How Sitting Still Can Make You a Better Student

As I mentioned in my last post, the idea behind contemplative education is that you can’t expect to use information effectively if your only means of understanding it is intellectual, such as reading a book.  Contemplative education uses a well rounded approach, which includes experiential learning as well as a sort of deeper “digestion” of the information, and then integration of that knowledge into daily life. While there are probably various ways to do this, which are likely utilized by other models of education, the way that contemplative education works is through meditation.

Now, before you go back to that mental image of the flower children chanting in a circle, allow me to explain what meditation really is. Naropa’s style of contemplative meditation involves Vipassana Meditation.  Put simply, this form of meditation involves sitting still with your eyes open, paying attention to your breath, and noticing any thoughts that come into your head.  Sounds easy, right?  Not quite.  There are so many things going through our heads all the time, that eventually we stop paying much attention to how important they might be, and we just get carried away.  You sit down, start focusing on your breath for about 3 seconds, and then start noticing the floor.  You remember your own bathroom floor, and how dirty it is, and how that friend of yours commented on the pattern of the tile.  Then you start thinking about that friend, which leads you to thinking about that city where you met in that bar.  By the time you remember to focus on your breath again, 30 seconds has gone by.

Most people think that meditation is relaxing, and pleasant.  But the fact is, it’s often frustrating, and tiring, and once you start noticing your thoughts, you can be quite disturbed by what’s actually in them.  You start noticing feelings that you’ve shoved deep inside yourself, and when they come up, you can’t yell or go zone out into a movie.  All you can do is sit with them.

So how does this help you learn?  As you spend time noticing your thoughts, you start being more deliberate about paying attention to the world.  It’s harder to fool yourself into thinking the world is out to get you, for example, because you notice all of those thoughts like “how dare he say that to me” or “why doesn’t the bus ever come sooner?”  Usually, you’d just accept those thoughts as truthful, and feel rotten about it.  But when you start noticing your thoughts, you question their usefulness.  For example, when the thought “how dare he say that to me” shows up, you might then thing “that really hurt my feelings, but maybe he’s having a bad day, I shouldn’t take it personally.”  You are spending less time focusing on unpleasant things, and more time paying attention to what’s actually going on around you.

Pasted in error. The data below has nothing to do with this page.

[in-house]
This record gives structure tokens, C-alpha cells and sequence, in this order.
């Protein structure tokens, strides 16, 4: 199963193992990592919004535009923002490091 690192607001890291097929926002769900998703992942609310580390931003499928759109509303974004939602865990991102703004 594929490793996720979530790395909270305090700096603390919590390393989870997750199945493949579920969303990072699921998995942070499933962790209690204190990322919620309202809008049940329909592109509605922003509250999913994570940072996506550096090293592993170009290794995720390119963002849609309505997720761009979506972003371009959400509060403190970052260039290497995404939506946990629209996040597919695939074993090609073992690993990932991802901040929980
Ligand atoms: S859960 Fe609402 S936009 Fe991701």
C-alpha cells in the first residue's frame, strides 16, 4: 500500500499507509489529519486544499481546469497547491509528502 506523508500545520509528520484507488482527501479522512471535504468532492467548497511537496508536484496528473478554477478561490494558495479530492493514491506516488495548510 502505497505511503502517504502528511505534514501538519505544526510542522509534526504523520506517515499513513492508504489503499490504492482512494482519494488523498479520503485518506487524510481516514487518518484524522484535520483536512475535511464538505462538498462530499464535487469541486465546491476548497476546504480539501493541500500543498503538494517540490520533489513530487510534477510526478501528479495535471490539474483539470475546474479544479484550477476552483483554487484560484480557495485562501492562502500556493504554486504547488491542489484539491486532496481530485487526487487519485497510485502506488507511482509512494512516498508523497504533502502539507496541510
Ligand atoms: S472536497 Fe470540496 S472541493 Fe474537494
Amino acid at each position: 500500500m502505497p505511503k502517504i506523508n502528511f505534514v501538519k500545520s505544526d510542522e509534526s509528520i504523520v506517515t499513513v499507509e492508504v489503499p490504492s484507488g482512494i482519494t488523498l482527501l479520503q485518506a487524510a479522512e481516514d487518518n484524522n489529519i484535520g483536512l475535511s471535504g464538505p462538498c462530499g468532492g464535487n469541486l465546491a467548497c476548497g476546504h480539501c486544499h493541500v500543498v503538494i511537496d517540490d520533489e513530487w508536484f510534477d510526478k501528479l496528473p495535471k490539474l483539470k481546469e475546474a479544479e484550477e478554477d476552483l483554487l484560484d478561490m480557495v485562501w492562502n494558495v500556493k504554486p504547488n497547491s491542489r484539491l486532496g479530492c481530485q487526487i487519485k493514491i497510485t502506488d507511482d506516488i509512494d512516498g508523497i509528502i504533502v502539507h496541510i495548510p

The first step in contemplative education is the traditional sort of learning, from books and lectures and such.  Meditation is the second step.  It helps you start to understand what you’re learning, because you start to notice your reactions to the information.  You notice how the information is exemplified in your own life, and you start to discover the real value in the knowledge.  When you learn about it this way, it’s much harder to just forget about it once you’ve passed your exams.

I’ll cover the third part of contemplative practice in my next post.  In the meantime, give it a shot!  Sit down, loosely focus your eyes a couple of feet in front of you, pay attention to your breathing, and notice what thoughts come up. Try this for about 5 or 10 minutes.  Then, let me know how it went!  Maybe you’ll have a different experience than I did.  Maybe it’ll be great, or maybe it won’t work at all.  Either way, it’s worth a shot, and I’d love to hear about your experiment with meditation!


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